8 new movies and shows to watch this weekend on Disney Plus, Netflix and more

What to watch this weekend: Sept. 4-6
(Image credit: Netflix; Disney; Amazon)

Looking for something to watch over the long Labor Day weekend? We've got you. Or really, streaming services got you. There are great new movies and shows to watch this weekend. 

The selections are eclectic, too, ranging from a family-friendly Disney epic (Mulan) to a surreal, trippy drama (I'm Thinking of Ending Things) to a teachers comedy (A.P. Bio). In the mood to watch superheroes doing bad? The Boys is back. Or want some food porn? Dig into Chef's Table: BBQ. 

While Tenet is the first big movie to open in theaters, not all local screens have reopened for business. Nor does everyone feel comfortable going to public venues right now. Luckily, Netflix, Disney Plus and Amazon are here to keep us entertained at home. Oh, and let's not forget HBO Max and Peacock, the two newest players on the streaming block. They've got interesting new offerings of their own this weekend.

Check out our guide on what to watch this weekend, Sept. 4-6. 

Mulan (Disney Plus with Premier Access)

Streaming now

In the Before Times, Mulan would’ve come out in theaters in March, made a bazillion dollars and taken its place among Disney’s lineup of successful live-action remakes of its animated classic. Then, the pandemic struck and shut down everything. For a time, it seemed like Disney would hold Mulan, just like many other blockbusters, until theaters reopened. Instead, the film is coming out on Disney Plus Premier Access, which costs $30 on top of the monthly subscription. 

Mulan looks like a gorgeous, sweeping, action-packed epic with an interesting, more modern, not-musical take on the beloved animated movie. But is it worth $30? For a family, that’s a bargain compared to going to the theater. Still, they don’t get to see the breathtaking cinematography and fight choreography on a big screen. With more people owning great home theater set-ups, and the dubious prospect of sitting in enclosed rooms with strangers for hours, $30 seems a pretty reasonable price to pay for high-quality entertainment in the comfort (and safety) of your own home.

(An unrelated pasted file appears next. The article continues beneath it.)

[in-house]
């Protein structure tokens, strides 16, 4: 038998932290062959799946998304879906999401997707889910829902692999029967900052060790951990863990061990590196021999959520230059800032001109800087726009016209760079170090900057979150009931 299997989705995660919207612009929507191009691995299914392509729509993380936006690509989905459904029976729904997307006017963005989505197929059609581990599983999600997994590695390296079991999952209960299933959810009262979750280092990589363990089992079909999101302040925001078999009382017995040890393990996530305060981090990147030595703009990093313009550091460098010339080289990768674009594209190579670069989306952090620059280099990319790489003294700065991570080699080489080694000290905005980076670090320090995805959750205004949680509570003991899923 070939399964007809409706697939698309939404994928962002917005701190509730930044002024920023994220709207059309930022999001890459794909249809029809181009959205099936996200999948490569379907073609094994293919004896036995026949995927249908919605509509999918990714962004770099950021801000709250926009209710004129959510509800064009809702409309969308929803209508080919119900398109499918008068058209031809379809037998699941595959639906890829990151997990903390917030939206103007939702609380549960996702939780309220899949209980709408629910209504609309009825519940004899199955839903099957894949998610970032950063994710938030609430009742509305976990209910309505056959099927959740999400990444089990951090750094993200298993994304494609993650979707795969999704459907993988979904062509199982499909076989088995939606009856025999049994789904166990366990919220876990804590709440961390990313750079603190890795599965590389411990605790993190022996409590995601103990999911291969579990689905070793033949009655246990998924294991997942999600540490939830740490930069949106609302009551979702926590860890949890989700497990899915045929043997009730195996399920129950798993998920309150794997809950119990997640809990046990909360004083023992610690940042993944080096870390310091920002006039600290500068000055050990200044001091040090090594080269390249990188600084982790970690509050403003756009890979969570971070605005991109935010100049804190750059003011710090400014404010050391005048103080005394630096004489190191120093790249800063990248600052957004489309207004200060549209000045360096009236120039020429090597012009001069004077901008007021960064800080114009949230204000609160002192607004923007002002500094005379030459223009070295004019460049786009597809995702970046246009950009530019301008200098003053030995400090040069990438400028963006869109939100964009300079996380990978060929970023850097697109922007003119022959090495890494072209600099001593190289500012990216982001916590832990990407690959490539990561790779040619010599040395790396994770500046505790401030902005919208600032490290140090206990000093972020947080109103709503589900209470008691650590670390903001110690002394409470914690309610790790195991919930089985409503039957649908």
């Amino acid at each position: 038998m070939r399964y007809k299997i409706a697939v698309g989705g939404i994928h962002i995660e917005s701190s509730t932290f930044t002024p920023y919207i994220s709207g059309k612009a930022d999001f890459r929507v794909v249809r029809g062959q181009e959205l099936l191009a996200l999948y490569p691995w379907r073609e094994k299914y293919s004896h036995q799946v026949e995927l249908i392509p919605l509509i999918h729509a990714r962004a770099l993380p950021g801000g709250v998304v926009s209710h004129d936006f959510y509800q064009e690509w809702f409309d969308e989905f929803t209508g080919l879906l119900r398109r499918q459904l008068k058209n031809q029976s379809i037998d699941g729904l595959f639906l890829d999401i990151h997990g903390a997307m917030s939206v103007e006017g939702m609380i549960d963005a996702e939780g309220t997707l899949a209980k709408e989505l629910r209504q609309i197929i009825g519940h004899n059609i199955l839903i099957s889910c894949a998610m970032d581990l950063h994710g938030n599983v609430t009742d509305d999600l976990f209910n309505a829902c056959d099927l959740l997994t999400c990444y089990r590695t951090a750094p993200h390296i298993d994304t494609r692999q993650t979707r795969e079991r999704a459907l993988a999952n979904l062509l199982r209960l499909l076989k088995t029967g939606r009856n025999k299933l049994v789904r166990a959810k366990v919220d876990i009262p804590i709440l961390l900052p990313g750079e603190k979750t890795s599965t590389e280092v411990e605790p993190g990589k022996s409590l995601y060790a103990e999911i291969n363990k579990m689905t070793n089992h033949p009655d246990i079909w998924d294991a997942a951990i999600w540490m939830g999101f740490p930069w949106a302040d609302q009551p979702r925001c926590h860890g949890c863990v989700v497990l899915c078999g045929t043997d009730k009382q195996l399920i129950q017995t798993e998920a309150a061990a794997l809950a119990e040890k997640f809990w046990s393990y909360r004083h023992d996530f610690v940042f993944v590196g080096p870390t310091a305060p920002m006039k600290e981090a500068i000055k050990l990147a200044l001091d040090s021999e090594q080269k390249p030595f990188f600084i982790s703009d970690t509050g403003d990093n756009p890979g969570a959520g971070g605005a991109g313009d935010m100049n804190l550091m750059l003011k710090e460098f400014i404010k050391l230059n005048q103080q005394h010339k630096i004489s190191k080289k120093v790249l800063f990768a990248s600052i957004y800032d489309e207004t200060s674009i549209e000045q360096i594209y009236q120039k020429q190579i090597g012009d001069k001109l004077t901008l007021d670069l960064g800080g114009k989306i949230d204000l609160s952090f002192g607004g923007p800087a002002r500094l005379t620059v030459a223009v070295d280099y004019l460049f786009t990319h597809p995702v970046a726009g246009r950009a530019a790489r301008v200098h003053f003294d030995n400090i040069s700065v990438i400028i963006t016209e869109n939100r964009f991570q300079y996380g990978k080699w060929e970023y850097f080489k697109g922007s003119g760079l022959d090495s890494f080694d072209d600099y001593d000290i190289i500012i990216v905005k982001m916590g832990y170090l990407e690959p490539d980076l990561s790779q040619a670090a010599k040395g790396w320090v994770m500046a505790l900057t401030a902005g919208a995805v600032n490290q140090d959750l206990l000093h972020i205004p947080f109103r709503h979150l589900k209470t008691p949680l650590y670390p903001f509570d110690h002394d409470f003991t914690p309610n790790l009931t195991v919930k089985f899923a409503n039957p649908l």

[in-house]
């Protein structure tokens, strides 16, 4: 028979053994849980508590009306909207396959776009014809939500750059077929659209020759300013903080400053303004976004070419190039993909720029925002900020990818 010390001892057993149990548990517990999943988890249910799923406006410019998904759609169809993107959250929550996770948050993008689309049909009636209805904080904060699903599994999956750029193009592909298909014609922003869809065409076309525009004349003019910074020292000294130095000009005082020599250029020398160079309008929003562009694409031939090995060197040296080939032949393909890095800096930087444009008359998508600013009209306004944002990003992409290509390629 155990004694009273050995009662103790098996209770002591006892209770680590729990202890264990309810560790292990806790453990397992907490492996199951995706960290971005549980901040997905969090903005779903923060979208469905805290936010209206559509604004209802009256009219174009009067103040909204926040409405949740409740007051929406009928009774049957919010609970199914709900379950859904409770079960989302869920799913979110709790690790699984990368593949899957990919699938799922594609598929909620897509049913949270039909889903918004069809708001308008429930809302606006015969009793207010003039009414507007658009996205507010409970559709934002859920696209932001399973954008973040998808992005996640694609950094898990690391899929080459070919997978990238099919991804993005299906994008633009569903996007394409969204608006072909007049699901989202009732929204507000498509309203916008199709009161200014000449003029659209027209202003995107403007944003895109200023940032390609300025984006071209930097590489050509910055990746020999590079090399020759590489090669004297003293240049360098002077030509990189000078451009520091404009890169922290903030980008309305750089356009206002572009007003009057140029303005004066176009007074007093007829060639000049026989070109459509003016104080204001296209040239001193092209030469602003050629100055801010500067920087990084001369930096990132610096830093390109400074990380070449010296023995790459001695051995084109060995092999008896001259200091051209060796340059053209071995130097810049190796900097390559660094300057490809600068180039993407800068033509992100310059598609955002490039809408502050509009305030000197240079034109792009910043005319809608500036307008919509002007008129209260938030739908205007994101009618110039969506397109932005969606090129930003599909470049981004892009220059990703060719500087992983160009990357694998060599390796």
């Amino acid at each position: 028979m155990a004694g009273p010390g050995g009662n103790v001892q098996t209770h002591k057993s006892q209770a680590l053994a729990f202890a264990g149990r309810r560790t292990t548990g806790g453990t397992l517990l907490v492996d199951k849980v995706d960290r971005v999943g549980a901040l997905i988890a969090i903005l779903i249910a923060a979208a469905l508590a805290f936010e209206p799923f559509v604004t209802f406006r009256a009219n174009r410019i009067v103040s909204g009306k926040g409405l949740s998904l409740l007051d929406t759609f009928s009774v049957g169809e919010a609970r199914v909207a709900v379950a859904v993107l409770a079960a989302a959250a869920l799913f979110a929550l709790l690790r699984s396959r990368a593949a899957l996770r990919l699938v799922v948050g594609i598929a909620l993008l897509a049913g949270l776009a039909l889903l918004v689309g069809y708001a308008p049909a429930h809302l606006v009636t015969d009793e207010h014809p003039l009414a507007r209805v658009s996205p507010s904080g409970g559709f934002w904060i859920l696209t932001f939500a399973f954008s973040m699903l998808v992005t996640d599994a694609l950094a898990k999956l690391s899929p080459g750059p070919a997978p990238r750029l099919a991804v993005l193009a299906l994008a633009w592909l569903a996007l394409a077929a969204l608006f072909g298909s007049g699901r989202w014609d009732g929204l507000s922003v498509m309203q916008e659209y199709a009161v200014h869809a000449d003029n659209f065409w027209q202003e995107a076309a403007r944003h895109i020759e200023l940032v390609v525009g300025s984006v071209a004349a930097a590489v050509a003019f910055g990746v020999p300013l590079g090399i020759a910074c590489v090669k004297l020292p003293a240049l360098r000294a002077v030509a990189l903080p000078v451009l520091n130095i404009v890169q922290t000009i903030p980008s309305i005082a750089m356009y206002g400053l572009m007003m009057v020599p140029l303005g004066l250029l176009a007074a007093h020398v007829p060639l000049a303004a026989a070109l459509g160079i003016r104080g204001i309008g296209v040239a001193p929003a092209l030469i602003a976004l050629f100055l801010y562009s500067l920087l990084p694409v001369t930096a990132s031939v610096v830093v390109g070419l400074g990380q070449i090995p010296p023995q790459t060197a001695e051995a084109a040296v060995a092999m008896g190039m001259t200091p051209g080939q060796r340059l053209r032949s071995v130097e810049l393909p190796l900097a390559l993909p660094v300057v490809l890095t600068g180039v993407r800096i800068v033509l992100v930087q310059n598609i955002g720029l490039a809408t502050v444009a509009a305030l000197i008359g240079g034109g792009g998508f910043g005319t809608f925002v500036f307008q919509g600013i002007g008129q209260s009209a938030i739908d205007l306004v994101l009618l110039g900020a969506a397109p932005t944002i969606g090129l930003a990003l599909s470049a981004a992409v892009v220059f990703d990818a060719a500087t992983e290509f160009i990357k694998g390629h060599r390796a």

The Boys season 2 (Amazon Prime Video)

The Boys season 2 on Amazon

(Image credit: Amazon)

First three episodes streaming now (then released weekly on Fridays)

The “superheroes are problematic” genre has really exploded in recent years, though The Boys may be the most cynical of them all. It may also be the goriest  — so many exploding heads this season! The story picks up where it left off, after the titular vigilante group discovered that superheroes are made, not born. The Seven and their corporate overlords, Vought International, want to keep that a secret and will stop at nothing to prevent the Boys from revealing it.

The new episodes expand on the ideas and themes sketched in season 1, most notably the power of branding and image — call it super social media power. A particularly effective wielder of it is newcomer Stormfront (Aya Cash), who really gets under Homelander’s (Antony Starr) skin. Her character brings even more snark, if that’s possible, to The Boys. Dispensing withering one-liners is a special ability of its own.

I’m Thinking of Ending Things (Netflix)

New on Netflix: I'm Thinking of Ending Things

(Image credit: Netflix)

Streaming now

Charlie Kaufman’s films — from Being John Malkovich to Eternal Sunshine of the Spotless Mind – have an opaque, surreal quality that make them real mind trips. His latest project is a mind trip, wrapped up in a road trip. The story follows a young woman, Cindy (Jessie Buckley), who’s driving with her boyfriend Jake (Jesse Plemons) in a snowstorm to meet her parents. Along the way, they talk about poetry and the musical Oklahoma!, all while she ruminates on the titular subject: whether to break up with him.

That’s the “plot,” as it were, but the movie is much weirder than that. Dinner with the parents is awkward and downright odd. And the movie keeps cutting to scenes of a janitor, who has some kind of unknown tie to the characters. Like most of Kaufman’s work, you’re not going to get a sense of What’s Going On Here until the end. So, buckle up for a mentally disorienting ride!

Away (Netflix)

New TV shows: Away on Netflix

(Image credit: Netflix)

Streaming now